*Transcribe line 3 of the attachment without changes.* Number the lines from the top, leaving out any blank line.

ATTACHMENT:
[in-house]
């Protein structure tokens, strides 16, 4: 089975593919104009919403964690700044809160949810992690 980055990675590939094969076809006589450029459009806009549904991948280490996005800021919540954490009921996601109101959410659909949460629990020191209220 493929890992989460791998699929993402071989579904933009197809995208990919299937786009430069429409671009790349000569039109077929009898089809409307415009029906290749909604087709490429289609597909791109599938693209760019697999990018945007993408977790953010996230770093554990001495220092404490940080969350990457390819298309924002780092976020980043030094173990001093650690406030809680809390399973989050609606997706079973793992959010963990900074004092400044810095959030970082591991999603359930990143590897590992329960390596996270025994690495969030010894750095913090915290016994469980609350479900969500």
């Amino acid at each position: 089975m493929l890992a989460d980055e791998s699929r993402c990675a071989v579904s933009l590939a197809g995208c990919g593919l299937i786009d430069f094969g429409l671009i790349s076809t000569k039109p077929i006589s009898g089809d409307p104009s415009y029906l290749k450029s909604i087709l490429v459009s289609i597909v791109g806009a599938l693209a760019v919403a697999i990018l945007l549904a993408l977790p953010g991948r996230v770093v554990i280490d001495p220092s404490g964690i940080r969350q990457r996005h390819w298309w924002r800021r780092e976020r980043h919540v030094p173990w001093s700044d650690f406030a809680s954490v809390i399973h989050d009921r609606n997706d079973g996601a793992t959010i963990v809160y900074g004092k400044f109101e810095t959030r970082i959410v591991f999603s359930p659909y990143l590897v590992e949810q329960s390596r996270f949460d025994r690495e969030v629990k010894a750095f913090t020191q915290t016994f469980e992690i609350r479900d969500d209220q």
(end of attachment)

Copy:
């Amino acid at each position: 089975m493929l890992a989460d980055e791998s699929r993402c990675a071989v579904s933009l590939a197809g995208c990919g593919l299937i786009d430069f094969g429409l671009i790349s076809t000569k039109p077929i006589s009898g089809d409307p104009s415009y029906l290749k450029s909604i087709l490429v459009s289609i597909v791109g806009a599938l693209a760019v919403a697999i990018l945007l549904a993408l977790p953010g991948r996230v770093v554990i280490d001495p220092s404490g964690i940080r969350q990457r996005h390819w298309w924002r800021r780092e976020r980043h919540v030094p173990w001093s700044d650690f406030a809680s954490v809390i399973h989050d009921r609606n997706d079973g996601a793992t959010i963990v809160y900074g004092k400044f109101e810095t959030r970082i959410v591991f999603s359930p659909y990143l590897v590992e949810q329960s390596r996270f949460d025994r690495e969030v629990k010894a750095f913090t020191q915290t016994f469980e992690i609350r479900d969500d209220q």